Extraordinary And Reprehensible
Written by John Paul   
Thursday, 17 November 2011
Image[In this seventh instalment of his essay on the 1975 dismissal of the Whitlam government, John Paul examines the filling of the  Senate seats made vacant by the appointment of NSW Senator Murphy to the high Court and the death of Queensland Senator Bert Millner] 

The Opposition parties under Fraser’s leadership were not at first as single-minded in their determination to drive the Whitlam Government from office as some assert. 

When Mr Bill Hayden as Treasurer presented his Budget to the House of Representatives Fraser as Opposition leader declared that the parties he led were prepared to allow it to pass through the Senate. 

He acknowledged that in normal circumstances a Government should have a reasonable expectation of an unbroken term of three years the maximum the Constitution permitted. 

This he was prepared to concede unless the Government itself were beset with “extraordinary and reprehensible” circumstances.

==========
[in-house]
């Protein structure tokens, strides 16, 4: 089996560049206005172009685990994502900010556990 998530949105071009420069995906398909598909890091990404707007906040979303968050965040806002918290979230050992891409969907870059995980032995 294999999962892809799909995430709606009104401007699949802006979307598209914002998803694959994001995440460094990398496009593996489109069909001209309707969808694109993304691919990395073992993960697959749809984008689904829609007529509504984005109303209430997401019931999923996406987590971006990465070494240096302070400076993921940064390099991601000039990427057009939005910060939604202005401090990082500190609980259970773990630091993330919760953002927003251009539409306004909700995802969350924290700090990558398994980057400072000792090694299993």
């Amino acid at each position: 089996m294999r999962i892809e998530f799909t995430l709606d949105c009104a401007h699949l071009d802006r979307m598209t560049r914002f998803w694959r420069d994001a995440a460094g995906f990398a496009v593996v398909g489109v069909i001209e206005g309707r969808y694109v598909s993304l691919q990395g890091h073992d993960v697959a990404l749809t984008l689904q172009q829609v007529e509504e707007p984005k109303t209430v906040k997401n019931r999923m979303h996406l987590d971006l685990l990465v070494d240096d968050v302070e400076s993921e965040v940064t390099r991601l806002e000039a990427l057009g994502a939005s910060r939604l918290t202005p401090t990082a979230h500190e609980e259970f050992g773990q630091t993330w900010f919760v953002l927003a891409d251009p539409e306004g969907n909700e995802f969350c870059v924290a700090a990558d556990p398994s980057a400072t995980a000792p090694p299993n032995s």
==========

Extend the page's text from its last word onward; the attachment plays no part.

An event which concentrated the Opposition parties on the need to block Supply was the High Court’s controversial and narrow decision (4-3) in the Territories Senators Case to uphold legislation providing for two Senators to represent each of the Commonwealth Territories.[1] 

This decision was handed down on 10th October
six days before the Appropriation Bills were due to be introduced into the Senate. 

In any election for half the Senate called in late 1975 or early 1976, the newly elected Territories Senators would take their places immediately and not in July 1976 as would the Senators elected from the States. 

The Opposition parties were fearful that this would provide the Whitlam Government with a temporary Senate majority which would facilitate the passage of a redistribution already twice rejected by the Senate. 

[1]               Western Australia v. The Commonwealth, (1975) 134 CLR 201.